Readability

Readability is also a subjective matter. What is readable to one person may not be readable to another. In fact, it is probably fair to say that what is readable to the author of a program is likely to be less readable to everyone else, at least to some degree. It is wise to keep this in mind when you start programming (that is, assuming you want others to be able to read your programs).

One of the greatest offenders to code readability is the infamous GOTO statement, of which many languages (including VBA) have some variety or other. It is not my intention to dwell upon the GOTO statement, but it will help illustrate the issue of good programming style.

The GOTO statement is very simpleā€”it just redirects program execution to another location. For instance, the following BASIC code asks the user for a positive number. If the user enters a nonpositive number, the GOTO portion of the code redirects execution to the first line of the program (the label TryAgain). This causes the entire program to be executed again. In short, the program will repeat until the user enters a positive number:

TryAgain:

INPUT "Enter a positive number: ", x IF x <= 0 THEN GOTO TryAgain

While the previous example may not be good programming style, it is at least readable. However, the following code is much more difficult to read:

TryAgain:

INPUT "Enter a number between 1 and 100: ", x IF x > 100 THEN GOTO TooLarge IF x <= 0 THEN GOTO TooSmall PRINT "Your number is: ", x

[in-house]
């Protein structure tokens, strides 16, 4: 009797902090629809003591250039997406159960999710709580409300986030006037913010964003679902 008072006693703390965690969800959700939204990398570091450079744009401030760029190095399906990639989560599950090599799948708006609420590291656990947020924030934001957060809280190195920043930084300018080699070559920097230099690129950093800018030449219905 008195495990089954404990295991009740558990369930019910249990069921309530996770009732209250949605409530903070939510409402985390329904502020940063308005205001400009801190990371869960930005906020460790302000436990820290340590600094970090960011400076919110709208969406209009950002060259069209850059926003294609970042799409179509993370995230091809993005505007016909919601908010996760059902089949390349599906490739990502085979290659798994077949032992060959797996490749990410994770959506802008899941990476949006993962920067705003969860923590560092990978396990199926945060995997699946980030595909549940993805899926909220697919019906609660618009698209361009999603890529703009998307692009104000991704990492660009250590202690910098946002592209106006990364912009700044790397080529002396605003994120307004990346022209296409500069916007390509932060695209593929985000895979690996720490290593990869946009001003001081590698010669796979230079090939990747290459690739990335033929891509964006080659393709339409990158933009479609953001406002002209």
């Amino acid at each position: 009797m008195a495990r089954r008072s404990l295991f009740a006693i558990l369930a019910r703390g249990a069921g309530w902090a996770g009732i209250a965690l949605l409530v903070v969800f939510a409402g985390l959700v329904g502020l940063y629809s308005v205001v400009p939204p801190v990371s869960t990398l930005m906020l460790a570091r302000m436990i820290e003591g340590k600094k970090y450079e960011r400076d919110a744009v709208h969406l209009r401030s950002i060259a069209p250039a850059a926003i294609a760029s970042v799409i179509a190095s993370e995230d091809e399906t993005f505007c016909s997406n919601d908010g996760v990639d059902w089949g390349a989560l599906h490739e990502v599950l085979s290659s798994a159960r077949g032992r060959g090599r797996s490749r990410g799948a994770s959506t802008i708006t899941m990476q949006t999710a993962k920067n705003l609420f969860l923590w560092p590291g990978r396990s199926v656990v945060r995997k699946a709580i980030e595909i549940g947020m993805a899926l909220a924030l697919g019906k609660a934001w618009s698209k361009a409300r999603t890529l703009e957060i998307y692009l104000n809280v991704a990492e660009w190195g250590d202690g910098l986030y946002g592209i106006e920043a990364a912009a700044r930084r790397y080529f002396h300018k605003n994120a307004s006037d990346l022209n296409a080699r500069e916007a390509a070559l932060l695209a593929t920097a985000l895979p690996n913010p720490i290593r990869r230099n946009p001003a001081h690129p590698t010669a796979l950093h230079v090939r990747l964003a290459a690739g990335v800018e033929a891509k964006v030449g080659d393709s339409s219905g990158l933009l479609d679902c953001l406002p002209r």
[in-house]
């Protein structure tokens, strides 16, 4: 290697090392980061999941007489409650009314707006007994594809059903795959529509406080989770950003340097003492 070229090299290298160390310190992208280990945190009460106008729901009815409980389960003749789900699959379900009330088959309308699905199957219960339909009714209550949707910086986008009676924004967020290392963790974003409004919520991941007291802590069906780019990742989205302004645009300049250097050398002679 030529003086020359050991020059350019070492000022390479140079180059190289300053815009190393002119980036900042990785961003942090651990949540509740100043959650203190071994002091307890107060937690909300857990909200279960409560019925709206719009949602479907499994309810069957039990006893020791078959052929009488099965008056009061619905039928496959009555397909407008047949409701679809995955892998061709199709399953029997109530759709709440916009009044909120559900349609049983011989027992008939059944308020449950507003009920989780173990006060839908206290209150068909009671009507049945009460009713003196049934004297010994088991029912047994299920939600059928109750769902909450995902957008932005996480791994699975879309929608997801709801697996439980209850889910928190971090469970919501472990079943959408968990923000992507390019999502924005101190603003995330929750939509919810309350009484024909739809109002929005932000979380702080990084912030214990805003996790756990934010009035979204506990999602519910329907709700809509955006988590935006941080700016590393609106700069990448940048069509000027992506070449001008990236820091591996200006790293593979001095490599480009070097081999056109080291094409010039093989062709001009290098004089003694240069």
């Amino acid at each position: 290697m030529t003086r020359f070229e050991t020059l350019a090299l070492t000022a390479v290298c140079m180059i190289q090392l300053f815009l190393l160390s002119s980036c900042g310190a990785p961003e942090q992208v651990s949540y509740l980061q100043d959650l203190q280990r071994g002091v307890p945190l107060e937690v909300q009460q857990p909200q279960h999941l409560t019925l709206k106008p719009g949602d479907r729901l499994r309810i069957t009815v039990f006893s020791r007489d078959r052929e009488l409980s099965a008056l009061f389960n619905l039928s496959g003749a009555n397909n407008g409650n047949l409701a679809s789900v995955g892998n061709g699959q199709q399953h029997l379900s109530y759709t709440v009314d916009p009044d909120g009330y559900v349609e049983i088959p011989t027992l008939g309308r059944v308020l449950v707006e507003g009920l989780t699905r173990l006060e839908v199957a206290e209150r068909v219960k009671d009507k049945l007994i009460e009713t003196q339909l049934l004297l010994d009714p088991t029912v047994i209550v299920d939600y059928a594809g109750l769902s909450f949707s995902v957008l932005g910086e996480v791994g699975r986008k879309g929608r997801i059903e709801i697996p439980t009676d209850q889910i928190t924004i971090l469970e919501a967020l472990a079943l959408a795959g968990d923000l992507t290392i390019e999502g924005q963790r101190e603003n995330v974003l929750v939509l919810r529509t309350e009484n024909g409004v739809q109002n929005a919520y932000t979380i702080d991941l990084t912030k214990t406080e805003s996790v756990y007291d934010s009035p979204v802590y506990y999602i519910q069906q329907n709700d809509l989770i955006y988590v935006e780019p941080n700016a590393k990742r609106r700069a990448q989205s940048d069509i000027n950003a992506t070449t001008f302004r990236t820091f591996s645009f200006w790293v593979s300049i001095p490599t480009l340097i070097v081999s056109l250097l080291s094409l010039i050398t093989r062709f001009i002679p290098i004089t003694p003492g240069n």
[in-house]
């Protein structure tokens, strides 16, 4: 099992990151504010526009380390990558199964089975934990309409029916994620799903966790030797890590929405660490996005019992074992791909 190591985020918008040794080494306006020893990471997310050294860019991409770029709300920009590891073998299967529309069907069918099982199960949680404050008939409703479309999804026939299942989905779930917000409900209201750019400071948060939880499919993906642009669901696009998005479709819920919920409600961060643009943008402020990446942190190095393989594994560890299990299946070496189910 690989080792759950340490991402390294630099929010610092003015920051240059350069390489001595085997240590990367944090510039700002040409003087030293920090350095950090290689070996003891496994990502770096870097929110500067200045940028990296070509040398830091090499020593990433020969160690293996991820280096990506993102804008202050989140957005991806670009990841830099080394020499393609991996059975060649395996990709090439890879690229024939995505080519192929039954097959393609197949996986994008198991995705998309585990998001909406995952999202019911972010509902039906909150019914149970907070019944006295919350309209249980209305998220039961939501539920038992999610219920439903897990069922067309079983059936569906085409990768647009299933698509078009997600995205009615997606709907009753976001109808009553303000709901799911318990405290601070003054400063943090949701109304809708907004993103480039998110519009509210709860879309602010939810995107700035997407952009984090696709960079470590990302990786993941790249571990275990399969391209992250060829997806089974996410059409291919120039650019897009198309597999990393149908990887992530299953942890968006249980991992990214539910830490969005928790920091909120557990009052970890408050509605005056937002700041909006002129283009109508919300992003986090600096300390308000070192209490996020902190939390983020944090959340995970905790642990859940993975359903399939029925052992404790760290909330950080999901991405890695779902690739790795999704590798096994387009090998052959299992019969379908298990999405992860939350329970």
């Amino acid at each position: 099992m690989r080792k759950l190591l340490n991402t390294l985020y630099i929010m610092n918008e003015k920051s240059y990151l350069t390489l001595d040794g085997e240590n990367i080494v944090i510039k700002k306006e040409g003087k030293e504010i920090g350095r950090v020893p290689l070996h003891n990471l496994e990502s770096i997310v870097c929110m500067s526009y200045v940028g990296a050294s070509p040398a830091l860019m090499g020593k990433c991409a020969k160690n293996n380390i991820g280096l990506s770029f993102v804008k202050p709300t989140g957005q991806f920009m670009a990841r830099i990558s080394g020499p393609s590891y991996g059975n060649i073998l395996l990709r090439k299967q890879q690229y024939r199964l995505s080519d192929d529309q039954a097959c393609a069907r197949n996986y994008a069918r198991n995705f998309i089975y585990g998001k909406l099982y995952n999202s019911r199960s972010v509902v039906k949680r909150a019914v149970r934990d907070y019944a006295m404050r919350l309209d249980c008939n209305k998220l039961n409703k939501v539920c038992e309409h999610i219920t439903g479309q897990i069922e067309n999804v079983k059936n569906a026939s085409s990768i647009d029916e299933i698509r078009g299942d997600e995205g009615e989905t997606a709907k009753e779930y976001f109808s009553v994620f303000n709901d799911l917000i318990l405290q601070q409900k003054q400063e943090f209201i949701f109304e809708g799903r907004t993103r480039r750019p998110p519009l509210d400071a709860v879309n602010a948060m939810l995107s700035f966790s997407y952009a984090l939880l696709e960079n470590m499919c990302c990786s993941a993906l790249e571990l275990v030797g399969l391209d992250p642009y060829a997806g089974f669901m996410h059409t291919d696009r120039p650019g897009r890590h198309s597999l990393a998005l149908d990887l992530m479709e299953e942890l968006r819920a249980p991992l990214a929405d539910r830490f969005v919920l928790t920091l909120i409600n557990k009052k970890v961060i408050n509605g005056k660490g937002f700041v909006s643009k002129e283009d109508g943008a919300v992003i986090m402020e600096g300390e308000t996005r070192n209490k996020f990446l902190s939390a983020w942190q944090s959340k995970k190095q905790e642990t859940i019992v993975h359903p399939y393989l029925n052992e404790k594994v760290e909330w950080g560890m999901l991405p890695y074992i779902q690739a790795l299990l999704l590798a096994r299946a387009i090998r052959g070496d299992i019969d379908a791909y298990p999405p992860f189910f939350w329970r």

GOTO Done TooLarge:

PRINT "Your number is too large"

GOTO TryAgain

TooSmall:

PRINT "Your number is too small"

GOTO TryAgain

Done:

Because we need to jump around in the program in order to follow the possible flows of execution, this type of programming is sometimes referred to as spaghetti code. Imagine this style of programming in a program that was thousands of lines long! The following version is much more readable, although it is still not the best possible style:

TryAgain:

INPUT "Enter a number between 1 and 100: ", x IF x > 100 THEN

PRINT "Your number is too large" GOTO TryAgain ELSEIF x <= 0 THEN

PRINT "Your number is too small" GOTO TryAgain END IF

PRINT "Your number is: ", x END

The following code does the same job, but avoids the use of the GOTO statement altogether, and would no doubt be considered better programming style by most programmers:

INPUT "Enter a number between 1 and 100: ", x IF x > 100 THEN

PRINT "Your number is too large" ELSEIF x <= 0 THEN

PRINT "Your number is too small" END IF

LOOP UNTIL x >= 1 AND x <= 100 PRINT "Your number is: ", x END

Readability can also suffer at the hands of programmers who like to think that their code is especially clever or elegant but, in reality, just turns out to be hard to read and error-prone. This is especially easy to do when programming in the C language. For instance, as a very simple example, consider the following three lines in C:

The first line adds 1 to x , the second line adds i to x , and the third line subtracts 1 from i. This code is certainly readable (if not terribly meaningful). However, it can also be written as:

This may be some programmer's idea of clever programming, but to me it is just obnoxious. This is why a sagacious programmer always favors readability over cleverness or elegance.

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